OHIO Coalition supports prescription drug bill
Part of the bill involves the state's having the power to negotiate lower drug prices for uninsured people.
By JEFF ORTEGA
COLUMBUS -- Several health and elderly advocacy groups are joining organized labor in trying to secure passage of a bill that would extend prescription-drug benefits to the poor and uninsured.
"This is no longer just the Ohio AFL-CIO," Bill Burga, the Ohio AFL-CIO president, said Tuesday as backers announced the formation of the Coalition for Affordable Prescription Drugs.
The coalition is made up of groups ranging from the AFL-CIO, which represents more than 800,000 union members in Ohio, to Universal Health Care Action Network of Ohio, American Association of Retired Persons Ohio Chapter, the Ohio Nurses Association and the Ohio Public Interest Research Group.
The coalition will push for action on a proposal originally put forth by the Ohio AFL-CIO.
What's needed: "From our view, a prescription-drug program has to do a couple of things. It has to be available to everyone who needs prescription drug coverage and it needs to get at the root of the problem, which is price-gouging by the prescription drug companies," said Bryan Clark, legislative advocate for Ohio PIRG, a nonprofit policy group. "This bill achieves both ends."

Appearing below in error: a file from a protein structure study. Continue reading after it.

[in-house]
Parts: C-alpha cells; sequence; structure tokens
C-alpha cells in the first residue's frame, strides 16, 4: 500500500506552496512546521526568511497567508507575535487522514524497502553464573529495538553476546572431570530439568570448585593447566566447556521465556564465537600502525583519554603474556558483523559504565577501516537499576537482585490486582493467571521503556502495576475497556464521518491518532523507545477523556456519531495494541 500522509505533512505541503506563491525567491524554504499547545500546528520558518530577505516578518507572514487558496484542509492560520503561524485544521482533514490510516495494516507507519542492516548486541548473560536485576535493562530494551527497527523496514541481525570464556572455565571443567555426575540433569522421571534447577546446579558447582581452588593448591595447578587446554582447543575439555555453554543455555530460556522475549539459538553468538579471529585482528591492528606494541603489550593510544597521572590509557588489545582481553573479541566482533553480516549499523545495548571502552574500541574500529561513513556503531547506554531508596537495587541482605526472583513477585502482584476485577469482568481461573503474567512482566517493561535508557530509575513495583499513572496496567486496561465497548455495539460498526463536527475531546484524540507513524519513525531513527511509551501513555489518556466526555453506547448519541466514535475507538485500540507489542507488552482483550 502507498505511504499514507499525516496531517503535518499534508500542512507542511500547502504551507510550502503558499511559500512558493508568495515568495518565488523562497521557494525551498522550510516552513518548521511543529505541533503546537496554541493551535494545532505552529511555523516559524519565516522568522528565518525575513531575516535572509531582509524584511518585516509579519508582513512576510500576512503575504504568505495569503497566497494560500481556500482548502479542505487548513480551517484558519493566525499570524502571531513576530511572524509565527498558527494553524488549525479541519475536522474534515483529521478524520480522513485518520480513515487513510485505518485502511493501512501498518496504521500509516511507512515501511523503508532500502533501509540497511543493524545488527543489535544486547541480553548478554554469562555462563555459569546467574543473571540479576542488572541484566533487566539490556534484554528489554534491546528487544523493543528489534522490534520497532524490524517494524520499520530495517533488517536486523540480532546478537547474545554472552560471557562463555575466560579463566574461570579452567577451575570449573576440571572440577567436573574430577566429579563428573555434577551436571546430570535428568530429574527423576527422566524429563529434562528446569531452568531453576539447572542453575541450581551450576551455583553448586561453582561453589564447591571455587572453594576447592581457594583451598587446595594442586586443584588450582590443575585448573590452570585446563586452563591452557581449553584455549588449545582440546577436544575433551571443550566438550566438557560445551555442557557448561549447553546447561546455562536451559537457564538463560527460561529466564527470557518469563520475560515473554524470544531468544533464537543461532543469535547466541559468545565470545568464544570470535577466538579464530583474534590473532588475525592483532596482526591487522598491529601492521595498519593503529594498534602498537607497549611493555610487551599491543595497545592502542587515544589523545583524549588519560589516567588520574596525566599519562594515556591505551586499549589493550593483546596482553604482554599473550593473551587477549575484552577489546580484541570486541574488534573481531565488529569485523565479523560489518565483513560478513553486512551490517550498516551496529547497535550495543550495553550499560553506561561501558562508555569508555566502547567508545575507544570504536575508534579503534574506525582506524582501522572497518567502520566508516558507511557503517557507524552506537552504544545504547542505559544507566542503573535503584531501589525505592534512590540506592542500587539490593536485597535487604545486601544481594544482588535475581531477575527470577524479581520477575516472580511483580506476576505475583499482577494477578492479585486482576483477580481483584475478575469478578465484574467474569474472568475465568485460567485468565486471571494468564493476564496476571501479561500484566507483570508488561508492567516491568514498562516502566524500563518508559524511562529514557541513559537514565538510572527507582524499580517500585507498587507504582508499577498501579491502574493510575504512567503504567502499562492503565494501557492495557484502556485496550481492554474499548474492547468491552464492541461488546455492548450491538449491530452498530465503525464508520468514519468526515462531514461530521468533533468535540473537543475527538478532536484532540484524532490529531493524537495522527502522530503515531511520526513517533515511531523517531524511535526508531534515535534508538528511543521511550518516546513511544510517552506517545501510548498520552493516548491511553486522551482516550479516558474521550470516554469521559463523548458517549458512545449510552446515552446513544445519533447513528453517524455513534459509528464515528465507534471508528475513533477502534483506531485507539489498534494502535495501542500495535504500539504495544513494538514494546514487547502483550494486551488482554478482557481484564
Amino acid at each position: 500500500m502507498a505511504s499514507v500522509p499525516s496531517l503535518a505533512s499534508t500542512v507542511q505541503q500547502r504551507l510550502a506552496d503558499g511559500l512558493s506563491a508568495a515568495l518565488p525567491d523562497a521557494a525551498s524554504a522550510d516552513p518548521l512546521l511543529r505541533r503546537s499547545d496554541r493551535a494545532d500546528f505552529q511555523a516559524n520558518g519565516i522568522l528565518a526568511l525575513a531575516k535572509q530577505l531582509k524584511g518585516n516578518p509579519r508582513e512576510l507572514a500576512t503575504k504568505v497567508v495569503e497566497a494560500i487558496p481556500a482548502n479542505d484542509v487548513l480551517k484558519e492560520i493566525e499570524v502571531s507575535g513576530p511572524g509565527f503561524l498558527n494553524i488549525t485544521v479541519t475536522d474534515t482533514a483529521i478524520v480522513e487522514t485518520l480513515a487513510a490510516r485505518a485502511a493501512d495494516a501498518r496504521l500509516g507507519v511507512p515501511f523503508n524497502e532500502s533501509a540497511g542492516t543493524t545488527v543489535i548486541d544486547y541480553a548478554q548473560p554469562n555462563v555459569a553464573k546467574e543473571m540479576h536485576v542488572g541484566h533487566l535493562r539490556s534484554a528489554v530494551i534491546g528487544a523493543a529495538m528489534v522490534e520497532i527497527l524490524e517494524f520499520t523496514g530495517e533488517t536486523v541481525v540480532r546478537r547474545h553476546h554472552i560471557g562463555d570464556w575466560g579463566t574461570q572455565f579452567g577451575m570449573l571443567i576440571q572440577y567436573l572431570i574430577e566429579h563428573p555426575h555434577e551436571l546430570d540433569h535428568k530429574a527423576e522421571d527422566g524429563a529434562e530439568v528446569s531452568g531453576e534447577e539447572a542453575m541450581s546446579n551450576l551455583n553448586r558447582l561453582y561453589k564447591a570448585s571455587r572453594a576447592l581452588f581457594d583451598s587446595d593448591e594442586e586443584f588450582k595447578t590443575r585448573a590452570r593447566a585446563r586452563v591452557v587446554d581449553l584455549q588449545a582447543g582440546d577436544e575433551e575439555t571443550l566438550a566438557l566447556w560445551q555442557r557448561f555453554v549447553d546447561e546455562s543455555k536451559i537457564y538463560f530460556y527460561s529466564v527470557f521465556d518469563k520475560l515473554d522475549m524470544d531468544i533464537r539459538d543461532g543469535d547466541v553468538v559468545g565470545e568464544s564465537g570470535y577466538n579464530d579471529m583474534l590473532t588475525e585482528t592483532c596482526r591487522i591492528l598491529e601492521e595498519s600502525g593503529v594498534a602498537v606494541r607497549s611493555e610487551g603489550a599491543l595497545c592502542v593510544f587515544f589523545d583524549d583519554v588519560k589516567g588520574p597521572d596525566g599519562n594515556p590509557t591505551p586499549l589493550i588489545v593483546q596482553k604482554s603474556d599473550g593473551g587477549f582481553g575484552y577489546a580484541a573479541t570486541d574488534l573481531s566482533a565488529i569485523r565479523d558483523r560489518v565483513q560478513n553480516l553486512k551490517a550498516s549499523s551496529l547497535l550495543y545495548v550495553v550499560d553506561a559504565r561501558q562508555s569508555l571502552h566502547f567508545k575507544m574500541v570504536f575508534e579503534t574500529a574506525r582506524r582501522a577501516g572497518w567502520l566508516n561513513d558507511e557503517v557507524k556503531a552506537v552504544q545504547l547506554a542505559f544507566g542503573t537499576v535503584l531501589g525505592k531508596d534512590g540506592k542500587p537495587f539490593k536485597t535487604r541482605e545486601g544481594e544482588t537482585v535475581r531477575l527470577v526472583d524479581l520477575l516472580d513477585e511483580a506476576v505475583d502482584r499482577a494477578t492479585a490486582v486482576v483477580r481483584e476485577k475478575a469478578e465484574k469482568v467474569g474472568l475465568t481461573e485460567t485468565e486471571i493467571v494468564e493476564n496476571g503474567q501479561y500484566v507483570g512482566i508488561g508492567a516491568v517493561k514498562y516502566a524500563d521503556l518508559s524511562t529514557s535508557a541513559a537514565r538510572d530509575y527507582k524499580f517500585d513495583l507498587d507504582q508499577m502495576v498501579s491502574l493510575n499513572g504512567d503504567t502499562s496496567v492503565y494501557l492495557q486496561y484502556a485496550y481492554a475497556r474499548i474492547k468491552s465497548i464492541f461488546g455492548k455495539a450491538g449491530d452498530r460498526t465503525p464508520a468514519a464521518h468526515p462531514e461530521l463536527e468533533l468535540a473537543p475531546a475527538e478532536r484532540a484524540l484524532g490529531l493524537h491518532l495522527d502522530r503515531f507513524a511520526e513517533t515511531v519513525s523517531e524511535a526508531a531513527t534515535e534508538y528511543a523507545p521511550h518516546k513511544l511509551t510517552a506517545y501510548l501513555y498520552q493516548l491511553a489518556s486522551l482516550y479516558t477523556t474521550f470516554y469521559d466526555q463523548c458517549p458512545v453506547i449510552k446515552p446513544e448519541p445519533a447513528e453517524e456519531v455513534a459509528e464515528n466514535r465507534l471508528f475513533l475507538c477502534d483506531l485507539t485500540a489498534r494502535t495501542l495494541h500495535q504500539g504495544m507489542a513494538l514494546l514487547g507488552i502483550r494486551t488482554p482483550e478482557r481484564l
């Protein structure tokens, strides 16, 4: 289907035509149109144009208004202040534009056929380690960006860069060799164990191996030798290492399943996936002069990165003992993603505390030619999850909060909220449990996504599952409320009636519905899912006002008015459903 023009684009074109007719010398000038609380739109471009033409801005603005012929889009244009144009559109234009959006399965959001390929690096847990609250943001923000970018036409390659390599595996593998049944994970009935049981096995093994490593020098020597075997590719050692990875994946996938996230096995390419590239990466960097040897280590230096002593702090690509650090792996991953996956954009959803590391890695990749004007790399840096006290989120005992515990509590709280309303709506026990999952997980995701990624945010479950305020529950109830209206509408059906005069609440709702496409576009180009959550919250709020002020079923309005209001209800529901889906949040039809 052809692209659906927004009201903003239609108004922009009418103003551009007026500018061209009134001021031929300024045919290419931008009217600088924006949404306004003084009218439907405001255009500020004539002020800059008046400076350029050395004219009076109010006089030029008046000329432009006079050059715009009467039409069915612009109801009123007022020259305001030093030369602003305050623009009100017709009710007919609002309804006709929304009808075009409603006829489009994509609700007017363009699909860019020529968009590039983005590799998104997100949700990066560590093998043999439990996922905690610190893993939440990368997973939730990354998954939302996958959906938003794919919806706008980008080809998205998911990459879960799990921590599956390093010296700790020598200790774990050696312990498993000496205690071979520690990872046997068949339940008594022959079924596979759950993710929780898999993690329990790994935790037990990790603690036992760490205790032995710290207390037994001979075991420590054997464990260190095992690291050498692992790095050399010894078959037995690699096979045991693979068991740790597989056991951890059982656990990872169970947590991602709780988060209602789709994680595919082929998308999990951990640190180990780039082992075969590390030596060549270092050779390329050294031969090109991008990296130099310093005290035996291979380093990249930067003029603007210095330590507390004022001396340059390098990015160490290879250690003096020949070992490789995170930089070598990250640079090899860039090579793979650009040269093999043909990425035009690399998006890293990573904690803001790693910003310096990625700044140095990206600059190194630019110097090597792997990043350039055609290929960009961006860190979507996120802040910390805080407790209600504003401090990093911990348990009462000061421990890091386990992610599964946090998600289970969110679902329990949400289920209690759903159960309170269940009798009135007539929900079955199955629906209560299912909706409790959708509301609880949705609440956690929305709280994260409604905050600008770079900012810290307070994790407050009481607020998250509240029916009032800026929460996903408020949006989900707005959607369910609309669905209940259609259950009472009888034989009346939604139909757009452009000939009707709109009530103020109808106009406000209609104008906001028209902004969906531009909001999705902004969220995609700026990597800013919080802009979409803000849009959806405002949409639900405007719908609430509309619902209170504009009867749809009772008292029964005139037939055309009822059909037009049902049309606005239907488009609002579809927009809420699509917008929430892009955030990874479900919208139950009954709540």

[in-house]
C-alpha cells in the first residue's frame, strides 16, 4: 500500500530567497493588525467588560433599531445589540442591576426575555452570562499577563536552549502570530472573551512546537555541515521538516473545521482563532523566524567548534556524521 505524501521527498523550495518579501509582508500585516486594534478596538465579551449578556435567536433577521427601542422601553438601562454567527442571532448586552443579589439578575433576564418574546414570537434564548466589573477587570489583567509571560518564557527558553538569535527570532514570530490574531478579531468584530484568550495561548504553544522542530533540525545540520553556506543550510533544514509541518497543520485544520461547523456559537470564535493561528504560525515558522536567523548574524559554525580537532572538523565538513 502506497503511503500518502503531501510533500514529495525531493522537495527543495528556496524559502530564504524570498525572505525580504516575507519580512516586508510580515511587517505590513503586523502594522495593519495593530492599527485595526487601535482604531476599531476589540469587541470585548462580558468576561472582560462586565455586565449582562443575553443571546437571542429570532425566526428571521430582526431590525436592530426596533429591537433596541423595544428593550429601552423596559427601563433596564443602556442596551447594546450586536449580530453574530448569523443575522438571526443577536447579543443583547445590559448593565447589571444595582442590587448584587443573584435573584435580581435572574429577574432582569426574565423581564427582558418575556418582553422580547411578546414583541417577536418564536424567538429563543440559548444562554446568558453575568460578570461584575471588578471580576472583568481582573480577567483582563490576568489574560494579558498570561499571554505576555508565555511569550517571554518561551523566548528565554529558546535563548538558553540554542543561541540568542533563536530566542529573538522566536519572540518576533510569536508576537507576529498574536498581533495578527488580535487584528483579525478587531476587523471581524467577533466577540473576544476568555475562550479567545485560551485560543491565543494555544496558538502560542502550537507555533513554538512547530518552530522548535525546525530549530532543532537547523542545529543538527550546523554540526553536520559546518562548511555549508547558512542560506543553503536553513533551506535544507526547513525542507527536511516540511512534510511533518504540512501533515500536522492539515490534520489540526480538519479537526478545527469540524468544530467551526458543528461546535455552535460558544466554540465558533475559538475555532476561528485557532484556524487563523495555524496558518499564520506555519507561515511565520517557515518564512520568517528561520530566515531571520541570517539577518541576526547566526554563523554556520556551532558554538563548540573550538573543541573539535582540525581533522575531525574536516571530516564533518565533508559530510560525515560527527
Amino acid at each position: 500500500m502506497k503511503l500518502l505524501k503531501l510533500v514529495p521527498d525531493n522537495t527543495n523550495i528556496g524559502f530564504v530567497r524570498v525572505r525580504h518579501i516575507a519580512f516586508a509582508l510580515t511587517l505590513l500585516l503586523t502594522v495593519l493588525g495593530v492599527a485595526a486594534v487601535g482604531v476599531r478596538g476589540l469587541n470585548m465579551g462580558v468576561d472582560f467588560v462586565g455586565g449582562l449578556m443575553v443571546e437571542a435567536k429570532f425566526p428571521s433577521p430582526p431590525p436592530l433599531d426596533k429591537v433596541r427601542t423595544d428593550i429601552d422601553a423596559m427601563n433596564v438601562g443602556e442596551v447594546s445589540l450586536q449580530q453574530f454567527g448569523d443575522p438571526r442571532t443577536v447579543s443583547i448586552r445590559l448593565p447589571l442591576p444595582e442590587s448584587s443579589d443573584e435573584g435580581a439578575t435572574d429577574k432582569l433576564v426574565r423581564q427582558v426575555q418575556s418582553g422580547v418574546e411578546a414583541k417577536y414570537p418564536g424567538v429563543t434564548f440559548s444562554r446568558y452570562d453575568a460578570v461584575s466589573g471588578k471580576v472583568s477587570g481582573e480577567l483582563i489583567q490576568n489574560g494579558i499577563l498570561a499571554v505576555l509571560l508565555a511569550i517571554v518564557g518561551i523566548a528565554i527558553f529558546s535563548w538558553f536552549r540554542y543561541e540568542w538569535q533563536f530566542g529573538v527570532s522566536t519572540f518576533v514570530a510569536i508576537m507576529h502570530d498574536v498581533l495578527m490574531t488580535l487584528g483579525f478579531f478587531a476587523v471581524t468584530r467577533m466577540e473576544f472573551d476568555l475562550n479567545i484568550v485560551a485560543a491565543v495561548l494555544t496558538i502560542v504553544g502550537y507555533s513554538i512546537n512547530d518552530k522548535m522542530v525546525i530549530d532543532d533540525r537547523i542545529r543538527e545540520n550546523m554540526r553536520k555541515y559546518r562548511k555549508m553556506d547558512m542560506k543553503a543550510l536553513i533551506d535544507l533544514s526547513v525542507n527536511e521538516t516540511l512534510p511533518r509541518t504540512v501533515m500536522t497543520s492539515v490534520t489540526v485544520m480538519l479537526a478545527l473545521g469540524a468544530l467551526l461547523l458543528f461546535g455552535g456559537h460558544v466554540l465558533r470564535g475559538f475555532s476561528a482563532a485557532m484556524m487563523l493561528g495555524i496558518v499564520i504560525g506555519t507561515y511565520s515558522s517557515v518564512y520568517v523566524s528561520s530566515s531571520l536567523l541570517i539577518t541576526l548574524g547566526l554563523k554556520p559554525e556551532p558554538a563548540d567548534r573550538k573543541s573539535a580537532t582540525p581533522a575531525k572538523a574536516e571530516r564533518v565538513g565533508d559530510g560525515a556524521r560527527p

Under the labor-backed bill, introduced in the Senate by state Sen. Robert F. Hagan of Youngstown, D-33rd, and in the House by state Rep. Dale Miller, D-Cleveland, the state would have the power to negotiate reduced drug prices for the uninsured or underinsured.
Hagan's bill is pending in the Senate Health, Human Services and Aging Committee, while Miller's bill is pending in the House Health and Family Services Committee.
"When you have prescription drug costs rising about 15 [percent] to 20 percent every year, you know you have a problem," said Hagan, the ranking Democrat on the Senate health committee.
Looking ahead: The coalition may have a tough road ahead.
A rival bill that would extend prescription drug benefits to senior citizens through the Golden Buckeye Card program already has passed the Ohio House and is pending in the Senate.
That bill, House Bill 4 sponsored by state Rep. John P. Hagan, a Stark County Republican, also has the backing of Gov. Bob Taft's administration. John Hagan is not related to Youngstown's Hagan.
"We don't oppose House Bill 4," Burga said. "We just don't think it goes far enough."
If enacted, John Hagan's bill would allow senior citizens to present a discount card at prescription purchase. Under his bill, the state Department of Aging would have the authority to contract with a third party to offer the discount card through the Golden Buckeye Card program.
The bill passed the House in June and is pending in the Senate Health, Human Services and Aging Committee.
House Speaker Larry Householder said he'd like to see John Hagan's bill passed in the Senate.